Good Gravy!  —  13 Classic American Gravies & How to Serve Them

By Paul Thomas Zenki

The USA has a gravy for just about every meal …

I was having a conversation with some Brits recently and they dropped a real bomb on me. Apparently, in the UK there’s only kind of gravy.

As an American and a Southerner, this was just heartbreaking. It’s like finding out there’s a nation where everybody listens to one band or plays the same sport. Now I’m not about to say that’s wrong or anything, I’m respectful of cultural differences and all, but I mean, damn, son!

So look, take it or leave it, I’m not trying to foist my nation’s cuisine onto anybody, but in case anyone out there hails from a gravy-deprived culture and wishes to expand their culinary horizons vis-à-vis meat juice based sauces, I invite you to read on….

What is gravy, anyway?

For our purposes here, a gravy is any sauce made from the juices left over from cooking meat, by adding thickeners and extenders — such as butter, flour, wine, milk, even coffee — and possibly flavorings like herbs, spices, or crumbled bacon or sausage. So-called “vegetarian gravies” are actually gravy substitutes just as “vegetarian hamburger” is a substitute for ground beef.

In the recipes I’m going to share with you, “flour” means all-purpose flour, and “bacon fat” refers to re-solidified fat left over from cooking bacon. If you don’t have bacon fat in your kitchen, you can use lard or a combination of butter and toasted sesame oil which will give you a similar texture and flavor. “Biscuits,” of course, are American-style biscuits, not what Brits call biscuits which we call “cookies.”

So let’s start with the fundamentals and get a bit fancier as we go….

Pan/Brown Gravy

Pan gravy, or brown gravy, is the most basic of gravies and it’s what the above-mentioned Brits called “gravy,” full stop. It can be made from the pan juices of roast beef, pork, or fowl.

How to make it

After removing the roasted meat from the pan, skim off most of the fat, leaving about 2 tablespoons of the drippings behind. Heat the pan to medium and loosen the fond from the bottom of the pan with a spoon or spatula. Then gradually blend in about 3 tablespoons of flour and continue stirring about 2 minutes until it’s all nice and golden brown.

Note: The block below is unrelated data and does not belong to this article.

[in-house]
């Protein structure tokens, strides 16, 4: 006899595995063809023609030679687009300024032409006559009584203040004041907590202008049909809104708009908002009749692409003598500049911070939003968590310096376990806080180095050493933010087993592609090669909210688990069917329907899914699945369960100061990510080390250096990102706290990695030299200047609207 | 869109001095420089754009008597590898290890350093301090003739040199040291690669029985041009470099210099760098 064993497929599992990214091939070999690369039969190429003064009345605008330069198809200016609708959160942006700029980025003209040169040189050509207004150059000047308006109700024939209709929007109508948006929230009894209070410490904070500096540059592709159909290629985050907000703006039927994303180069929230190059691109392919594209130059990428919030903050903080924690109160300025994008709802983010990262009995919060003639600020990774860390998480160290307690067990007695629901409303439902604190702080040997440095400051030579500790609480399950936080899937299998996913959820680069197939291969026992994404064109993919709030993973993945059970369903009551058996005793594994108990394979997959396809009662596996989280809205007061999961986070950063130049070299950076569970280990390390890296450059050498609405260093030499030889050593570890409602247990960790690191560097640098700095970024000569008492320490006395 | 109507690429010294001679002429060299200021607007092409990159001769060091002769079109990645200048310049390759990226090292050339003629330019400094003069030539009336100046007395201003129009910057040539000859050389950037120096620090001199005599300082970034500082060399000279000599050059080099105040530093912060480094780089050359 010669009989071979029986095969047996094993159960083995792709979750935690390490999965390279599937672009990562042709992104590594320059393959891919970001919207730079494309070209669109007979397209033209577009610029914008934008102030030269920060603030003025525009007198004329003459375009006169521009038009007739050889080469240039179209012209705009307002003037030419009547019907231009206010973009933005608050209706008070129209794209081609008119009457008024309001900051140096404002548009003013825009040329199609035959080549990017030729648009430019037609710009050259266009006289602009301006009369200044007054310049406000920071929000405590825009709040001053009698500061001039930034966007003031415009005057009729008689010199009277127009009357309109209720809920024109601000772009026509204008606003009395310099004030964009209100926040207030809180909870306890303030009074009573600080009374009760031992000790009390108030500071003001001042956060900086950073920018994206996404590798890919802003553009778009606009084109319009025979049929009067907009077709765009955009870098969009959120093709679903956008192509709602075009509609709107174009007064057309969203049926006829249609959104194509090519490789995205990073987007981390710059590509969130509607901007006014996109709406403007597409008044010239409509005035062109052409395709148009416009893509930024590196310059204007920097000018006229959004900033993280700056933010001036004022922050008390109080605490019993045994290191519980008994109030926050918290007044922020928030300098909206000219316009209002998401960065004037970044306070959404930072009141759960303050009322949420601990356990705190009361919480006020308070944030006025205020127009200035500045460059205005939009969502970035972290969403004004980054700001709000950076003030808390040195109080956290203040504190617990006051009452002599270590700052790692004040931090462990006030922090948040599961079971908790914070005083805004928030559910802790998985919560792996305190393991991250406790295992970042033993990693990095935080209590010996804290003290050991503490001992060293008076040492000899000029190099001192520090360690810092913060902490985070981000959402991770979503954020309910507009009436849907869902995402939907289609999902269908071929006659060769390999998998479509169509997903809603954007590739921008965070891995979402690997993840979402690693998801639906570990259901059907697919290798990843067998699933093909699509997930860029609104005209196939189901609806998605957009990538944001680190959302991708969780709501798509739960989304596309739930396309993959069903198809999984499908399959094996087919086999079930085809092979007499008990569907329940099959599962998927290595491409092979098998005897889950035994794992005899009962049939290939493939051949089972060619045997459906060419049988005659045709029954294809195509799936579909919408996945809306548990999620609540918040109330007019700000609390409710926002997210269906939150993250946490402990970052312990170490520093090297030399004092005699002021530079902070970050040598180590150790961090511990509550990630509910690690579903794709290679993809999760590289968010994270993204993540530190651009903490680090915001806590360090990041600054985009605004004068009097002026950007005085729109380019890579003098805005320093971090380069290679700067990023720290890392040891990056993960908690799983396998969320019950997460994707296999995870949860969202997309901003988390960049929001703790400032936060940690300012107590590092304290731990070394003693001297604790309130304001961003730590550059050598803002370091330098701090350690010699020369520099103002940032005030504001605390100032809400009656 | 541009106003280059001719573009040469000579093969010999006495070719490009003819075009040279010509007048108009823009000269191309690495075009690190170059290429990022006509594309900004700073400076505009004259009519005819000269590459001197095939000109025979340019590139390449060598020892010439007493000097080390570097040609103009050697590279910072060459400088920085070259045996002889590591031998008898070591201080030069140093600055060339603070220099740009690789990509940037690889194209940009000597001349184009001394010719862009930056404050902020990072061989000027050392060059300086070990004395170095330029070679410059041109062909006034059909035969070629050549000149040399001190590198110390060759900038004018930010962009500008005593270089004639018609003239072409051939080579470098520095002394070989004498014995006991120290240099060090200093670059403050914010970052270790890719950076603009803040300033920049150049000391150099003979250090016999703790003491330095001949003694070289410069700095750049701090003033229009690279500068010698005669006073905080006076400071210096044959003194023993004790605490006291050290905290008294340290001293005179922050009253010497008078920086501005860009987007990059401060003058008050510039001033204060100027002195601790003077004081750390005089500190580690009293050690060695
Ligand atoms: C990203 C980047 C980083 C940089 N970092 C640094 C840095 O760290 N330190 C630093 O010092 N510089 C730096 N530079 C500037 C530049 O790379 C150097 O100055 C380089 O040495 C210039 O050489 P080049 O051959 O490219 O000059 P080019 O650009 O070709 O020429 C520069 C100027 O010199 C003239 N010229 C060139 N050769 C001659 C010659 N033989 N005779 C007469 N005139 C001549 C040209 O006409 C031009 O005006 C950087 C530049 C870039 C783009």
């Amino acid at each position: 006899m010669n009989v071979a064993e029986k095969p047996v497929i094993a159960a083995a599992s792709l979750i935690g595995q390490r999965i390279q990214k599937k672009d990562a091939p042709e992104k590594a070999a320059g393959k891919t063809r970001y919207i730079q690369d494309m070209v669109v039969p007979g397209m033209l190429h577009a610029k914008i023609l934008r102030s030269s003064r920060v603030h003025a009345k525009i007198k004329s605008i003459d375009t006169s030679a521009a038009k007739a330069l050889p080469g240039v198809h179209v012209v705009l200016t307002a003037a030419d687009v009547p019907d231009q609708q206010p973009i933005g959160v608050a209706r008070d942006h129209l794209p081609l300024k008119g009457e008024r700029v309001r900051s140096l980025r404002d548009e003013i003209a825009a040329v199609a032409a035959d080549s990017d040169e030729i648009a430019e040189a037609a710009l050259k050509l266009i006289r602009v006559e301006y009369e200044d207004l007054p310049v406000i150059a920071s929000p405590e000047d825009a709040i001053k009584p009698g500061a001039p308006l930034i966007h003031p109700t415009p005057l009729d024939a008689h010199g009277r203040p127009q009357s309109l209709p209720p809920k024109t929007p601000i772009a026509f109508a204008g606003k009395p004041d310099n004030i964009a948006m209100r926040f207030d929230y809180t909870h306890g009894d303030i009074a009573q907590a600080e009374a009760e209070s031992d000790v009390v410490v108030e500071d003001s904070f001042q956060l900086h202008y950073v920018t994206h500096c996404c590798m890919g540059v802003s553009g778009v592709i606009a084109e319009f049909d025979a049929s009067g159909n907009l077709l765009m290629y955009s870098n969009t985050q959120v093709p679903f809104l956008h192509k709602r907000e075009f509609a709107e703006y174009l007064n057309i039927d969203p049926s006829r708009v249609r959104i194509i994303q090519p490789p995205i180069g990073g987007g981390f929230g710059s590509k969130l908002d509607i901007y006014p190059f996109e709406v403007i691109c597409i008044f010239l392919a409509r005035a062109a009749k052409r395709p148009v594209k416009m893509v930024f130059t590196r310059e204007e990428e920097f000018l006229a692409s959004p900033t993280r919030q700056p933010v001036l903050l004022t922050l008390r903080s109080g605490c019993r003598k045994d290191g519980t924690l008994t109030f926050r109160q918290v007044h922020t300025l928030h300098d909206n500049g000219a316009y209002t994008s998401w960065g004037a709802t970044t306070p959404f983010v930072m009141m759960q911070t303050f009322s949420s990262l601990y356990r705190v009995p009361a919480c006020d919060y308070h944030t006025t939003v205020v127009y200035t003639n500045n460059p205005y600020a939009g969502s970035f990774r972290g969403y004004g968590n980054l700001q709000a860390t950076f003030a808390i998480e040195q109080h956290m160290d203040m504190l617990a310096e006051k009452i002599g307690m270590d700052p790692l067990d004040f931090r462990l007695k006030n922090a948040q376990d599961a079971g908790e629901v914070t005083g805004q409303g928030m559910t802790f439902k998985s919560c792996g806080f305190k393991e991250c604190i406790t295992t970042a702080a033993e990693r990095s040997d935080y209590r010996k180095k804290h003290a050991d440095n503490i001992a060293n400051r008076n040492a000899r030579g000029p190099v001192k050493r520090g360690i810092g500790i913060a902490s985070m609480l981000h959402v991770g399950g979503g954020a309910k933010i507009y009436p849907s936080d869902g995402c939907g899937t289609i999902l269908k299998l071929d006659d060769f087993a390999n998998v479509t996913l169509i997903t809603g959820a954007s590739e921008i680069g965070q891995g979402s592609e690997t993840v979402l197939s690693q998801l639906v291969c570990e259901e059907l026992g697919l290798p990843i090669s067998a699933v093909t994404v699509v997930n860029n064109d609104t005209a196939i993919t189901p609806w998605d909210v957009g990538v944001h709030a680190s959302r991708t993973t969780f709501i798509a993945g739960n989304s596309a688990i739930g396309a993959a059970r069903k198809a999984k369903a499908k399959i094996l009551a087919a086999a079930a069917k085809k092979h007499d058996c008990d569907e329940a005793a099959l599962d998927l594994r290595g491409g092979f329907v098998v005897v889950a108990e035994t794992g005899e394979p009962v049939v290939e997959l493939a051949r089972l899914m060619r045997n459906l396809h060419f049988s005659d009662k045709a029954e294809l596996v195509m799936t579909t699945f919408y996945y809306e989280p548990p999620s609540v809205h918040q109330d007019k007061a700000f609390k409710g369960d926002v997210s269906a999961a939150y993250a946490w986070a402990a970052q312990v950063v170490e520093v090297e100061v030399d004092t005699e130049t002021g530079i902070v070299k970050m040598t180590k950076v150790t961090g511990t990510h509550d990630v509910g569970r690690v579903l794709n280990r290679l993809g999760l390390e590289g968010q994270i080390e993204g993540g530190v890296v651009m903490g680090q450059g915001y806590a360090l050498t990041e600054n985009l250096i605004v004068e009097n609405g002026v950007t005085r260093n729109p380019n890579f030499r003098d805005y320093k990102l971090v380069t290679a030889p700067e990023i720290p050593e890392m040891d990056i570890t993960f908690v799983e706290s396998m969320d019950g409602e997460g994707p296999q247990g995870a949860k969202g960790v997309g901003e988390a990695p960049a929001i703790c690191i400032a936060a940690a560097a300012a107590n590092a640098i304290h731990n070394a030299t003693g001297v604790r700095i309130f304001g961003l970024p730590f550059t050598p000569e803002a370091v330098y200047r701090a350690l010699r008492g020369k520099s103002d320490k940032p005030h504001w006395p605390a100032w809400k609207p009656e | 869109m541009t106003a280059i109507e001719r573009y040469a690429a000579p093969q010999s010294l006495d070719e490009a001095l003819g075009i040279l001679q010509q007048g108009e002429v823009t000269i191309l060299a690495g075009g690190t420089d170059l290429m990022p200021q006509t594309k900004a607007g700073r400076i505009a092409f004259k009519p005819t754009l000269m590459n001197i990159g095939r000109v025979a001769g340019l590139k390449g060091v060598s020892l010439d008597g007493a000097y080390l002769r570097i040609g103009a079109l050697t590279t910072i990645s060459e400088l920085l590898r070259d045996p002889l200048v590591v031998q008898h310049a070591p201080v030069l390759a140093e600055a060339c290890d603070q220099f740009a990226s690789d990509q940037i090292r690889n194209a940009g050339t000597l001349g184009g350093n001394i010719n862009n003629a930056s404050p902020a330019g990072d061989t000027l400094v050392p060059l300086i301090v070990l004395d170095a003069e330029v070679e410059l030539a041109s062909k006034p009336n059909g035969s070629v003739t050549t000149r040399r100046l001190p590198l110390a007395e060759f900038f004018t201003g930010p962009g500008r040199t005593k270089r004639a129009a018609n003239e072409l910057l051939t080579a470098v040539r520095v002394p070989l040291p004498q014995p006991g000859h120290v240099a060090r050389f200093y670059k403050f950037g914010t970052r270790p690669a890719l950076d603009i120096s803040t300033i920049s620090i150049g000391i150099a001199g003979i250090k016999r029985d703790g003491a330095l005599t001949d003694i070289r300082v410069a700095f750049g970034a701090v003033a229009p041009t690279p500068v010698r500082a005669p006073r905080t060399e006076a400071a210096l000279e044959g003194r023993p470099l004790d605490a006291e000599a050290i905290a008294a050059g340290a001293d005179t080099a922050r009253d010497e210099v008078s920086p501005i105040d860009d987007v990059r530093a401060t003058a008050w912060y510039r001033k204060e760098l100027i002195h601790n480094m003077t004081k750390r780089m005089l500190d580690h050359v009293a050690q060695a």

Keep stirring as you gradually add 2.5 cups of warm stock (same type as the meat). Still stirring, bring it to a simmer and stir until the sauce is reduced by about a third and thickens up so that it’s pourable but not watery. Add salt and black pepper to taste. If you don’t like the bits of fond in your gravy, run it through a strainer before serving.

How to serve it

Pan gravy is best when drizzled over the roasted meat and is also wonderful over rice or potatoes.

Southern Cream Gravy

Sometimes you’ll hear the term “white gravy” used to refer to what is essentially a roux with milk or cream added to it, but technically that sauce isn’t actually a gravy. Southern cream gravy — also called pepper gravy, country gravy, Southern white gravy, or just Southern gravy  — is similar, but made with bacon fat, which traditional Southern kitchens will have set aside in a special container.

How to make it

Set aside 3 cups of milk to warm. For a creamier gravy, blend equal parts milk and half-and-half.

Heat 3 tablespoons of bacon fat in a skillet and melt over medium heat. Then slowly stir in the flour until blended. Keep stirring and cook another 2 minutes or so until the mixture starts to bubble. Gradually add the milk and simmer, stirring constantly, until the sauce slightly thickens, about 4 minutes. (If it begins to clump, raise the heat a bit. If it remains watery, add more flour.) Add salt to taste and finish with a generous portion of black pepper.

How to serve it

Pepper gravy is traditionally served ladled over country-fried or chicken-fried steak, fried chicken, biscuits, or cornbread.

Sawmill Gravy

Sawmill gravy is another white gravy made from the pan juices from bulk sausage.

How to make it

Cook one pound of bulk (uncased) pork sausage and set aside. Leave about 3 tablespoons of juice in the pan (add butter or bacon fat if you’re short), slowly stir in 1/4 cup flour and cook over low heat while stirring until well blended. Gradually stir in about 2 cups of milk while scraping up the fond. Raise heat to medium high, and simmer, stirring occasionally, until the sauce thickens. Add salt and black pepper to taste, then crumble the sausage into the gravy.

How to serve it

Because it already contains meat, sawmill gravy is usually served ladled over sliced biscuits or in a bowl over cornbread.

Red Eye Gravy

Red eye gravy is probably the simplest gravy you can make. It’s also the most limited, but there’s nothing quite like it when served properly.

How to make it

You start with the pan juice (all of it) from country ham, which is a bone-in salt-cured ham. Stir in some coffee. That’s it, you’re done. There’s no real “recipe” to red eye gravy, so you have to learn your proportions by taste. If you find that it’s always either too salty or too strong for your liking, thin the coffee with water before adding it to the pan.

How to serve it

The most common way to serve red eye gravy is to make a dent in a serving of corn grits with the back of a spoon and fill it with the sauce, hence the name. You can also drizzle it over the ham or eggs, and of course sop up what’s left with a biscuit.

Oh, by the way, if your grits are too runny to make a dent in them, you’re making them wrong. (Please don’t tell me they come from a packet, because that is an abomination — I’m pretty sure that’s in Leviticus.)

Chili Gravy